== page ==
When a reshaped Miami voting map moved his home address out of the district where he was campaigning, Miguel Gabela sued the city in civil court to stay on the ballot. The city countersued, arguing he should be removed from the ballot.
A hearing is scheduled for Wednesday in Miami-Dade County court to hear arguments and get a ruling before early voting begins in late October.
Gabela has been campaigning since February in Miami's District 1, which includes Allapattah and the Health District. He was set to face off against recently suspended Commissioner Alex Diaz de la Portilla, who was removed from office following an arrest on alleged money laundering and official misconduct charges. His seat won't be filled until the election in November.
Last June — while Diaz de la Portilla was still in office — Gabela's address was carved out of District 1 and moved into District 3 when the city commission changed the voting map.
Miami leaders redrew the voting map as part of another ongoing lawsuit in federal court in which the city was accused of "racially gerrymandering" voting districts — an accusation the city refutes. The city adopted its current districts on June 14, prompting a legal challenge, but the U.S. Supreme Court ruled that the city could use its map in the November election.
Gabela sued in county court to invalidate the city's district map, but in the meantime he moved to a different property: an apartment in Allapattah that lies within the current boundaries of District 1.
The Miami charter requires that candidates live in the district where they seek office for at least one year before qualifying to run. According to candidate paperwork Gabela turned in to the City Clerk's office, he moved in to the Allapattah apartment on August 15 — two months after the city changed the voting map, and one month before the qualifying period in September.
Now the candidate and the city are butting heads as to whether that means he qualifies to run this year.
Gabela and his attorney, Juan Carlos Planas, believe that he should be allowed on the November ballot because the map that moved his home out of District 1 was subject to change before the Supreme Court's ruling.
"It was still in flux with the appellate court," Planas tells WLRN. "Gabela is now in compliance because he meets the residency requirement, but he wishes to move back eventually."
Miami officials, however, think otherwise.
Todd Hannon, clerk for the City of Miami, countersued Gabela last week, arguing that Gabela did not live in the district for a full year. He asked the court to rule in the city's favor and remove Gabela from the ballot, or inform voters that he is not a qualified candidate.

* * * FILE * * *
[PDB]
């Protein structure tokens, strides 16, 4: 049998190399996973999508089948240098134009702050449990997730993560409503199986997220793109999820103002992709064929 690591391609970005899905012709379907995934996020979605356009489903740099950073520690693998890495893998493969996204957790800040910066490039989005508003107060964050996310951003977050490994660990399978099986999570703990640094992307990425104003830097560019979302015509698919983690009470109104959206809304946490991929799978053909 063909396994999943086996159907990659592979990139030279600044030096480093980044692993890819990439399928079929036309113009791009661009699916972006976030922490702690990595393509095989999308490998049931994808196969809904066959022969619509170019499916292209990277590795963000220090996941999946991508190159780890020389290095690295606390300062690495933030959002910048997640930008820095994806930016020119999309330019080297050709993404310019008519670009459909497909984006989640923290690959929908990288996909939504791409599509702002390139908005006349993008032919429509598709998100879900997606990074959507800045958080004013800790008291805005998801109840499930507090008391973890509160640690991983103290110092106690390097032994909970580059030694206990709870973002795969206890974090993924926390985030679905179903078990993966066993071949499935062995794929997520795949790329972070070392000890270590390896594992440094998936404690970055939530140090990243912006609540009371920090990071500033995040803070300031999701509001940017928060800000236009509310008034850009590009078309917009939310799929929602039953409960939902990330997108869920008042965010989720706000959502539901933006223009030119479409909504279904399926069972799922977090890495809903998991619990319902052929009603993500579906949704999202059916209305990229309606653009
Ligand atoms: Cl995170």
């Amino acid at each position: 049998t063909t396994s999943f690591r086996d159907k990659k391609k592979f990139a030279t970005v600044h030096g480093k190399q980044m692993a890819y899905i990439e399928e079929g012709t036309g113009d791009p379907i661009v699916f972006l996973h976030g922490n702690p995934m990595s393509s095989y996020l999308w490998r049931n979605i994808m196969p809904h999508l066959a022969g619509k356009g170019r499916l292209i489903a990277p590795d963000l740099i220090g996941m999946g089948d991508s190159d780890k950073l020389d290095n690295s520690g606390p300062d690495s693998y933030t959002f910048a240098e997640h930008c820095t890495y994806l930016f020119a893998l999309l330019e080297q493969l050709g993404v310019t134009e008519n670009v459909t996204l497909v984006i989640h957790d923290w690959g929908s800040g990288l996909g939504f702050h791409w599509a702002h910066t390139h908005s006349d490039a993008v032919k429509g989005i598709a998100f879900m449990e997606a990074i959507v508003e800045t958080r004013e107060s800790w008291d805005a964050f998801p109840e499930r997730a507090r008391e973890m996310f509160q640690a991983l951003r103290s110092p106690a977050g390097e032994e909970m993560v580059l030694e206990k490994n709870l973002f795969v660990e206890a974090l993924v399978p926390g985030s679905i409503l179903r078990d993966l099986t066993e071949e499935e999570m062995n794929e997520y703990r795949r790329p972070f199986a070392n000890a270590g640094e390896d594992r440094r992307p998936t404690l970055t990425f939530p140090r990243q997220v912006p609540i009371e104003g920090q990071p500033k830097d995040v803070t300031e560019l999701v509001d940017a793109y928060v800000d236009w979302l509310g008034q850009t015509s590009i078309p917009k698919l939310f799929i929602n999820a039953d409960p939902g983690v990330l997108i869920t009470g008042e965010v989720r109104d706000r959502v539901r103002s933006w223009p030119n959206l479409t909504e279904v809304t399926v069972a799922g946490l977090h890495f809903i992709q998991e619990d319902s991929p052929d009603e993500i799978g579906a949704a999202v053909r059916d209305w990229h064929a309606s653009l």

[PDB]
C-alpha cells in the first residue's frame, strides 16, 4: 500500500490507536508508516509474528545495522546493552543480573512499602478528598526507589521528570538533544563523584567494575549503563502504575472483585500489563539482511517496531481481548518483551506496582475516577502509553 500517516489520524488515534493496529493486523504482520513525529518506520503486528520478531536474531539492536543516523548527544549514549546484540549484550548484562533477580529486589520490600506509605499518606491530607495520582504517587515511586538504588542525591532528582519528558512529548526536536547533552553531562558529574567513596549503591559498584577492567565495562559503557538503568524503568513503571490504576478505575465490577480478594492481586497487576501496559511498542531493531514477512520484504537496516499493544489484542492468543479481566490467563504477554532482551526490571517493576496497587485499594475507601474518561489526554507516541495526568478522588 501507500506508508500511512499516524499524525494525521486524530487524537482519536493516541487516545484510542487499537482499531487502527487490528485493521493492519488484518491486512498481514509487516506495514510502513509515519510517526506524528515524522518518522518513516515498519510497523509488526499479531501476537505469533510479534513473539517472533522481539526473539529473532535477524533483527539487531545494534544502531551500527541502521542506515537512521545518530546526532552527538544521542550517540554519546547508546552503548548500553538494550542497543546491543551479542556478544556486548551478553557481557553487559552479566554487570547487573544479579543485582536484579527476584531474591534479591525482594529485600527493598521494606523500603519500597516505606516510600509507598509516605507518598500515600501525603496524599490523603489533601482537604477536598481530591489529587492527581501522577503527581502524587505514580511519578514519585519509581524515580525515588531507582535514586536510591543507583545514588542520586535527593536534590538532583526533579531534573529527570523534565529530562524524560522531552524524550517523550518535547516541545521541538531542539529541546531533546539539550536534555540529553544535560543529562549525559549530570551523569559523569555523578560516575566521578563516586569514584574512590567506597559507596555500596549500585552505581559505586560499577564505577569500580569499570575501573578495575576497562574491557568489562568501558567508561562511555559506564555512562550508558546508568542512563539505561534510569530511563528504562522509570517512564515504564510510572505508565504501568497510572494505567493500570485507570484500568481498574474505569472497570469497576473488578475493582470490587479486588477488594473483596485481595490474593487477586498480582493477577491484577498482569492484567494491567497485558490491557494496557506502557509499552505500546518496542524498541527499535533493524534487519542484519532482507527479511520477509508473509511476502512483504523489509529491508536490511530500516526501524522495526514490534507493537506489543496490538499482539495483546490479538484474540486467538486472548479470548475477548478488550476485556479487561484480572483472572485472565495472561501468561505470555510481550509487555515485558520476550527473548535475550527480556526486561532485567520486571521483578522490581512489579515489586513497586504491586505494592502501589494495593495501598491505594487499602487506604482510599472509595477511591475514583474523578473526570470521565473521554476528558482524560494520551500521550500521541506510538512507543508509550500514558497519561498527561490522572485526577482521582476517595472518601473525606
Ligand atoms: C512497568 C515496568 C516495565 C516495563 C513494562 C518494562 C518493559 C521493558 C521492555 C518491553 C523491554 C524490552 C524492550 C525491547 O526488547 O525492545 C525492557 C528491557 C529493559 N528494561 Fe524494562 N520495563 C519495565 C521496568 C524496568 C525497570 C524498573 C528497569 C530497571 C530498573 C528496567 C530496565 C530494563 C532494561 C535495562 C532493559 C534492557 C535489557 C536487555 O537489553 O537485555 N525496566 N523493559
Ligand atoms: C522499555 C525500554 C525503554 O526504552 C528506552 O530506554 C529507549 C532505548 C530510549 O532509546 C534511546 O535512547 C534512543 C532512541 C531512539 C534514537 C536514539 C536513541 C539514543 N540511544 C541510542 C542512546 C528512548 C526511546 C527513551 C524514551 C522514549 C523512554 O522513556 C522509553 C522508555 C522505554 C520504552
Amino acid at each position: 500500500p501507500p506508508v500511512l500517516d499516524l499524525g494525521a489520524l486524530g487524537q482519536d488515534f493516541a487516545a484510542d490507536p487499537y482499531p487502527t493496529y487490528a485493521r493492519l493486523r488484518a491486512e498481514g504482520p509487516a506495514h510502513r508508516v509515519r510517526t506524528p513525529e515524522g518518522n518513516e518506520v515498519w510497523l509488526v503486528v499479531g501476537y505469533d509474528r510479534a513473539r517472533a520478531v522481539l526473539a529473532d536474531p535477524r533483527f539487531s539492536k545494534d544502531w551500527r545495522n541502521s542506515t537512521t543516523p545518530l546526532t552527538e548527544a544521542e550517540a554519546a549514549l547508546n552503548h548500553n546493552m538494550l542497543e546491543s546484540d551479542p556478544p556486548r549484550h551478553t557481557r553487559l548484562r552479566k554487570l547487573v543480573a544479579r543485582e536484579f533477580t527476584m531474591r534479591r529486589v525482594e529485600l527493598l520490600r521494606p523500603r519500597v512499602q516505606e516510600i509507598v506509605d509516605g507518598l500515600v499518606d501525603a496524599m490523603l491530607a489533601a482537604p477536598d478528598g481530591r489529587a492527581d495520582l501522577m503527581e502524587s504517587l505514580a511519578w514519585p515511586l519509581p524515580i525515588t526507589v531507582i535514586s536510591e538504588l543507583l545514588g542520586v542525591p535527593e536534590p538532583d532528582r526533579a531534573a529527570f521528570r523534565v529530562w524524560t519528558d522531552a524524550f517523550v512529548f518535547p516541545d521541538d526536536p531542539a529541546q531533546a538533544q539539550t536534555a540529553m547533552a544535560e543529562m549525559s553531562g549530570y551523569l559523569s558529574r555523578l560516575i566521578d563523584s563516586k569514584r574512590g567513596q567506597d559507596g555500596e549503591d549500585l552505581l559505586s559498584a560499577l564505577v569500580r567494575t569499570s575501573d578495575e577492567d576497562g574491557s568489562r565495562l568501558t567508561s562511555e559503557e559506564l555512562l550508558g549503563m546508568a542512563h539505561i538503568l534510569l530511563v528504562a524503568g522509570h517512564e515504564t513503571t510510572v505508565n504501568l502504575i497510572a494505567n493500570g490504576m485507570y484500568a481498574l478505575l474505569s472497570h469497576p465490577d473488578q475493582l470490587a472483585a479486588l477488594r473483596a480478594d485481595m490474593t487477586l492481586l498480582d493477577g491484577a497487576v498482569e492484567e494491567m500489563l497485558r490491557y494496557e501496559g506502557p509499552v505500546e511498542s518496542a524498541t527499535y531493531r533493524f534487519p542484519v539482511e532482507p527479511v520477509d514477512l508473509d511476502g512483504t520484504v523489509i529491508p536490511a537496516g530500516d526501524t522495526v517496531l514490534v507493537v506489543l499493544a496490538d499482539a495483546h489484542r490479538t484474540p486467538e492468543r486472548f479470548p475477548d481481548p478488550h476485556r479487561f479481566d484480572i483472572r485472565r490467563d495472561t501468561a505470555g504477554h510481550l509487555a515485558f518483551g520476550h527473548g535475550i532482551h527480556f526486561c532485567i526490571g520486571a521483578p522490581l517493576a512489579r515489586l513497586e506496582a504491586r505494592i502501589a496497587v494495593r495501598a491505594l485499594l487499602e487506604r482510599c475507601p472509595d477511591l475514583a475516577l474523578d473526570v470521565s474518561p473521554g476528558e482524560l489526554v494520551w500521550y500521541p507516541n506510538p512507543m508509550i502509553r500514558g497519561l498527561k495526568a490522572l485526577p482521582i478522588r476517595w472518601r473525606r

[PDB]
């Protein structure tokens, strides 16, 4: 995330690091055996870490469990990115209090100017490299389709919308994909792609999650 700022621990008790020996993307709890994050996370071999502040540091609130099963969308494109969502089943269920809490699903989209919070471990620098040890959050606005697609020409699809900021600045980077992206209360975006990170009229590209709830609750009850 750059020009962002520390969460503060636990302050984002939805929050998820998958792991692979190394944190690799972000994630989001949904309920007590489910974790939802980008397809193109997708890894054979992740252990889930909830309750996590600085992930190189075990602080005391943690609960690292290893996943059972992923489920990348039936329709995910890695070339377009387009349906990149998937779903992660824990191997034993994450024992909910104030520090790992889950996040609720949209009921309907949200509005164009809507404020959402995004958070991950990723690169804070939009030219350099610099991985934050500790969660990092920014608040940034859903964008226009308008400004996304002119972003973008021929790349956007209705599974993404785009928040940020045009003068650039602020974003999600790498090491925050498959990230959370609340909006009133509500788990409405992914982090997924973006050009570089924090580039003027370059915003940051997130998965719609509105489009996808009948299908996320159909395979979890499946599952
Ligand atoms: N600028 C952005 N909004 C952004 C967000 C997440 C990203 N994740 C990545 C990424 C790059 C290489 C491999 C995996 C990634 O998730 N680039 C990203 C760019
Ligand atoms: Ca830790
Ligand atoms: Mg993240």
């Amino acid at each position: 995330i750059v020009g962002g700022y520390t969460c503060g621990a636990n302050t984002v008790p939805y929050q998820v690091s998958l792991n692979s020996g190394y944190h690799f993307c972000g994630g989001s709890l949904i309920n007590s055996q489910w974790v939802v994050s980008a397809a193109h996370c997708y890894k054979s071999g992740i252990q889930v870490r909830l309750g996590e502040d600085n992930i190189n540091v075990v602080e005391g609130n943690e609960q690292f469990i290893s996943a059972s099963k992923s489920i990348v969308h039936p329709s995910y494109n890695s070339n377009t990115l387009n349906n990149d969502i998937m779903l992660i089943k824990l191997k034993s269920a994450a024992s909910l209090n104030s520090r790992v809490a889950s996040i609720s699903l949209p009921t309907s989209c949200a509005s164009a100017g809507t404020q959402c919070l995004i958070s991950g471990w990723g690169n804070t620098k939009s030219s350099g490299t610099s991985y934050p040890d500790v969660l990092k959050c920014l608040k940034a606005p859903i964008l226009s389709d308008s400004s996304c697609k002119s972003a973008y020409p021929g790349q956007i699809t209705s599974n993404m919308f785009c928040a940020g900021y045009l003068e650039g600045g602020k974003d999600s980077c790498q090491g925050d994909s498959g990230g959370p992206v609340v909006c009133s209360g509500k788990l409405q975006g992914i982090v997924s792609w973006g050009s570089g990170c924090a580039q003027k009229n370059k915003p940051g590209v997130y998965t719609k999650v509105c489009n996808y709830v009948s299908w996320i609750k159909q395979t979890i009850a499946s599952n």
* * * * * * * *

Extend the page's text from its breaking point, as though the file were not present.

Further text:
"...It appears from the face of the documents submitted that Counter-Defendant GABELA was not a resident in the City of Miami’s District 1 for the entire one year period preceding the qualifying deadline of September 23, 2023 at 6:00 p.m.," Hannon states in his complaint.
Hannon's countersuit also names Miami-Dade County Supervisor of Elections Christina White in her capacity to change the ballots or add clarification to voter materials before election day on November 7.
"The City is grateful to the Court for taking the time to consider this matter on an expedited basis. The parties agreed that the issue of Mr. Gabela’s qualification will ultimately be decided by the Court in the future," Miami City Attorney Victoria Méndez said in a written statement.
Miami-Dade County Judge Pedro P. Echarte Jr. set a hearing for Wednesday to hear arguments in the case.
As the court decides on the fate of Gabela's candidacy, the city is quickly approaching the first election days. Early voting in Miami begins on October 28. The commission seats up for vote are districts 1, 2 and 4.
In District 1, there are three other candidates competing for Diaz de la Portilla's seat: Franciso Pichel, Mercedes Librada Rodriguez and Marvin Tapia. To date, none reported raising any campaign funds. Gabela reported raising $18,000.
In 2019, Diaz de la Portilla trounced Gabela in a run-off election by almost 1,000 votes, 61%-39%. Voter turnout was less than 4,600, according to elections data.
This story is published as part of a collaboration between City & State Florida and WLRN News. Joshua Ceballos is WLRN's Local Government Accountability Reporter and a member of the investigations team. Reach Ceballos at firstname.lastname@example.org.